Image via Getty | Michael Mller / EyeEm
Often, designers come to me and say, “I know I need a niche, but I can’t decide which one to choose.”
What I think they are really saying is, “I’m supposed to pick something and reject everything else and I don’t want to.”
But that’s not it at all.
Picking a design niche means that you identify your ideal clients and do everything you can to attract them, which can, in fact, be done without alienating everyone else.
So no, you don’t have to stop doing everything that doesn’t fit into that niche. Other projects, companies and opportunities will surely continue to come to you via word of mouth. And since it’s your business, you get to decide which to take and which to “decline,” case by case, based on what your goals are or what’s on your plate at any given moment.
In other words, picking a niche doesn’t require rejecting anything; it simply means that you choose carefully where you spend your very precious marketing time and energy.
How to pick a design niche
So how do you go about picking a niche?
The general advice that is usually offered is to focus on something you’re passionate about. But passion will get you just so far. More important are:
1. Your experience.
This will prove to the client that you understand and have worked in their market. What samples or clients do you have to show?
2. Your connections.
This will shorten the time it takes to start a conversation with a stranger. Who do you already know?
3. Your access.
This will make it so much easier to reach your prospects, saving you time and effort. Is there a ready resource available?
When you’re trying to get the attention of your ideal clients, experience, connections and access will almost always prove to be more valuable than passion. One out of 3 is a minimum. 2 out of three is better. And, of course, 3 out of 3 is ideal. But if you only had one, access is the most important.
How easy is it to reach the market? Is there a trade association? Do they have events that you can attend? Are they are local or you can travel to them? Is there a directory of members and/or exhibitors? Is it available to the public? Do you have to become a member to get access to it?
For example, if my ideal clients were professional organizers, then the National Association of Professional Organizers would be the ready resource to give me access to that market. Their directory would be my prospect list. Their conference would be my best networking event, and maybe even my best speaking opportunity. I would position myself as the “go-to” resource for this market and it would simply be a matter of time and effort and persistence before they saw me that way too.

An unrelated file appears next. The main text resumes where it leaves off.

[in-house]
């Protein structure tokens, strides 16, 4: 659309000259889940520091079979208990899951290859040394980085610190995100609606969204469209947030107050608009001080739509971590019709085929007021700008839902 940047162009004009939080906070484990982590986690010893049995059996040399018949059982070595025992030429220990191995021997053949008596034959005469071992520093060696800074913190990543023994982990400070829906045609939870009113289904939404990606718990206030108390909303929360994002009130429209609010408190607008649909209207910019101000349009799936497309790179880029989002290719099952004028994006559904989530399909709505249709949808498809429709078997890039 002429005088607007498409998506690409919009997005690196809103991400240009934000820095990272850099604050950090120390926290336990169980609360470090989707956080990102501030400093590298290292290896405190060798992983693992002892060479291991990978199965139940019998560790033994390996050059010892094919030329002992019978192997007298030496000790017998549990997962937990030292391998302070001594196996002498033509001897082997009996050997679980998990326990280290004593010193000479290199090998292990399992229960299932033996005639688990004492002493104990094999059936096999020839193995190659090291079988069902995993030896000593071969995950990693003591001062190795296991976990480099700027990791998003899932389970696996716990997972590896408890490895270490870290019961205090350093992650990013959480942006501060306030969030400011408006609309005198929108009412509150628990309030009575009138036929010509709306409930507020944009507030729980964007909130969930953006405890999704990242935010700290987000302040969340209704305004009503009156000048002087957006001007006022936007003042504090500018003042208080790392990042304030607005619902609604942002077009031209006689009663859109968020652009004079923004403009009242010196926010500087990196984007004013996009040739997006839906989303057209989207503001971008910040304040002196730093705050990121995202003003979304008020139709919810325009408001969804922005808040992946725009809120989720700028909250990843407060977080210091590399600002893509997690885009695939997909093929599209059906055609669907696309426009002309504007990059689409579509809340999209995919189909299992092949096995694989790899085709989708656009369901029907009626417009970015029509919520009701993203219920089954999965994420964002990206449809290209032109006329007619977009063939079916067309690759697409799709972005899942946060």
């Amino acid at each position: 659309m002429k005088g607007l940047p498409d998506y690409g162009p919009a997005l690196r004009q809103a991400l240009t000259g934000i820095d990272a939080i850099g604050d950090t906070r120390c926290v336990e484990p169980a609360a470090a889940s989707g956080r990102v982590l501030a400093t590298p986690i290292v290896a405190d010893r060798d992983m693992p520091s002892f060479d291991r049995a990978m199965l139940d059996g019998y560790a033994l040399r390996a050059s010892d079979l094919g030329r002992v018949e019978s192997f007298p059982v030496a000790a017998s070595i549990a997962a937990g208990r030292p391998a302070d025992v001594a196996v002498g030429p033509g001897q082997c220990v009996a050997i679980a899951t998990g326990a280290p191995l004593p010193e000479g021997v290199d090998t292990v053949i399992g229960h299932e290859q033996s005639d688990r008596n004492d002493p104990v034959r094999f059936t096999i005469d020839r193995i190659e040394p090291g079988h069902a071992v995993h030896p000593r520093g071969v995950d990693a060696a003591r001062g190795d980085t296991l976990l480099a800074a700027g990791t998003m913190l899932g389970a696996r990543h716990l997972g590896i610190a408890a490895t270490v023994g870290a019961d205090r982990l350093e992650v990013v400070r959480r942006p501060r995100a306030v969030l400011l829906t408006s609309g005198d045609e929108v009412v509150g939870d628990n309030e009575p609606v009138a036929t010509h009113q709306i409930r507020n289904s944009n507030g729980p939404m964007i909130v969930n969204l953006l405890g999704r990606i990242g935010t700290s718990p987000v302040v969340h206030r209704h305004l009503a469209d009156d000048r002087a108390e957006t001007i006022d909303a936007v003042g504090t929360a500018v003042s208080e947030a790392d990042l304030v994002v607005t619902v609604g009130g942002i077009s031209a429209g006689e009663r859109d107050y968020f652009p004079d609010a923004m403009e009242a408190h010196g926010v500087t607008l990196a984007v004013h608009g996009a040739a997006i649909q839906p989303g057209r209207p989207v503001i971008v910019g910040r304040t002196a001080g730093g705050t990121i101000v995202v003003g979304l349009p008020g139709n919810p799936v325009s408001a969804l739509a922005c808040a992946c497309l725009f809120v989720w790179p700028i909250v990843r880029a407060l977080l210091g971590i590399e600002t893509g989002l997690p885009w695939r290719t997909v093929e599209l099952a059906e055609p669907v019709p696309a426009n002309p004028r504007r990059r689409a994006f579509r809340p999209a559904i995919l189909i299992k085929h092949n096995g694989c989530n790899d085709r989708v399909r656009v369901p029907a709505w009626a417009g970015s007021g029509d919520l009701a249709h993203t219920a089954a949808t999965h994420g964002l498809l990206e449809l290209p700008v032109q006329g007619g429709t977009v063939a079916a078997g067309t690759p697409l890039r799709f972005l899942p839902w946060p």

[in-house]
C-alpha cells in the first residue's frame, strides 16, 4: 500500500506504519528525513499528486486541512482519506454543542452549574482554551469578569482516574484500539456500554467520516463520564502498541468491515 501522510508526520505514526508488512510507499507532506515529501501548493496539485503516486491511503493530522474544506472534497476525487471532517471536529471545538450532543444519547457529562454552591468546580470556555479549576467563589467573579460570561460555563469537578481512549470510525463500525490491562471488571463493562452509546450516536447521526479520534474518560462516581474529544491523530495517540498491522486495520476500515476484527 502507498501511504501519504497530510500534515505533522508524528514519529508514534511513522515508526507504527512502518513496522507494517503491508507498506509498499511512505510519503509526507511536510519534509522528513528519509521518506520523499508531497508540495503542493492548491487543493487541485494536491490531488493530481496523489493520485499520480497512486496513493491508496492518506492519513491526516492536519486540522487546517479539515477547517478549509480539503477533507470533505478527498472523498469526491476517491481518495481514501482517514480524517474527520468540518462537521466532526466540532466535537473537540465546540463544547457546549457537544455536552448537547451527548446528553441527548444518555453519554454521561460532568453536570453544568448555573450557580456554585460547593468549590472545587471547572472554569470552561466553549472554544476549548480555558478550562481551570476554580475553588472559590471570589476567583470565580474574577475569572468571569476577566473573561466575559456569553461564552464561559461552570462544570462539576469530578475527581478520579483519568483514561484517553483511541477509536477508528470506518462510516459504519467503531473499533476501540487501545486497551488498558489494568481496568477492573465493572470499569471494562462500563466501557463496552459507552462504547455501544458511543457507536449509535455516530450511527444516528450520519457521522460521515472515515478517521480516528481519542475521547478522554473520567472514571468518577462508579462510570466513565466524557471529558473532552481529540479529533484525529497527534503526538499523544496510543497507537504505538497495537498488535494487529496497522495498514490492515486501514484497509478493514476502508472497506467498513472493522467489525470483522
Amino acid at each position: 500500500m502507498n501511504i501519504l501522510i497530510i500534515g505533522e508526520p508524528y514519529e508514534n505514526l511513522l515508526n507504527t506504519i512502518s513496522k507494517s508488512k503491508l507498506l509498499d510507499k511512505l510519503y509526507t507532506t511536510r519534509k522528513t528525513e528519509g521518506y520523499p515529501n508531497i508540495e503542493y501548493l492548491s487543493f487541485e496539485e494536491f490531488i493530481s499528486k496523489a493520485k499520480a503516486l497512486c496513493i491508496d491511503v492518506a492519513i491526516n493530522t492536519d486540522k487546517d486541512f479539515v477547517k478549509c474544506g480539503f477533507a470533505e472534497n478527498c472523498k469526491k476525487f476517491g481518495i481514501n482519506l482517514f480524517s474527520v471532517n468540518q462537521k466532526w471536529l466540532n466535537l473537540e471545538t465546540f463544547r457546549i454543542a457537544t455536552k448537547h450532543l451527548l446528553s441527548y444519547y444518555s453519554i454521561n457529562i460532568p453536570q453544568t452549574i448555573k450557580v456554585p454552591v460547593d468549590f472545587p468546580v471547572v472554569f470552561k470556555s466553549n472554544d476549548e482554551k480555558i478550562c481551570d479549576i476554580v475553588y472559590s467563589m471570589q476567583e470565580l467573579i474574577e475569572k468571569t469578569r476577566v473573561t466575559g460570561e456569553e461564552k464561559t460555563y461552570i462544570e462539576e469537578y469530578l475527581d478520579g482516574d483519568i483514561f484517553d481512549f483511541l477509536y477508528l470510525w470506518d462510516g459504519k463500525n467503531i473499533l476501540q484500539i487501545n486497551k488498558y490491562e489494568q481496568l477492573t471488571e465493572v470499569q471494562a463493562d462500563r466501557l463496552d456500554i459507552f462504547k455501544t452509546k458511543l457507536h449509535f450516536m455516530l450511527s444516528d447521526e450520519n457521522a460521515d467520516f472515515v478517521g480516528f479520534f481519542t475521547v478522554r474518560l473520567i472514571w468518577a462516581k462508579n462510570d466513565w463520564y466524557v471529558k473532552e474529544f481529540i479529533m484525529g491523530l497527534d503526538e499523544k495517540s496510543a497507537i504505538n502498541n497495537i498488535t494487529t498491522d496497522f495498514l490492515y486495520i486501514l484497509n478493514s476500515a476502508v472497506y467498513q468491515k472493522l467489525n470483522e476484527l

How to tell if your niche is viable
Once you’ve chosen a niche to explore, you have to determine if it is viable, which is impossible to know just by surfing the web. You do have to go out there and talk to people.
You will know pretty soon if a market is not viable, but it may take longer to figure out if it is iable.
I had a call recently with a client who had just come back from an event for a niche he was exploring. He had done some initial outreach to 80 possible prospects he found through the trade group and his goal was to get at least one meeting at the event.
And he did get one meeting, but he came to me afterward and asked, “Should I keep pursuing this market? I don’t know if it is viable.”
My response was the same one I give everyone who asks if the market they’re exploring is viable: If you get negative feedback, that is, if the people you meet say, “No thanks, we don’t really need your services,” then that is probably not the market for you.
But this client got one very positive response and a lot of silence. (Don’t forget: silence is not negative.) So that means he doesn’t know yet and it is worth continuing to explore.
Oh, and you have to have one other essential element to pick the right niche: patience.
You must give it time. Don’t give up before you’ve given the market a chance to respond to you.
There are 4 simple steps to the process of picking a niche and in Marketing Mentor’s Pick a Niche Kit, you’ll be guided step-by-step through that process:
- Step 1: Find Your Focus | Choose from 10 options which one is right for your business.
- Step 2: Choose 3 Potential Niches | Identify which markets or industry sectors align best with your chosen type of focus.
- Step 3: Determine The Viability of Those Niches | Assess whether the niches you’ve identified are viable and can support your business.
- Step 4: Move Toward Those Niches | Take the first steps to adjust your message and marketing tools to attract your dream clients within those niches.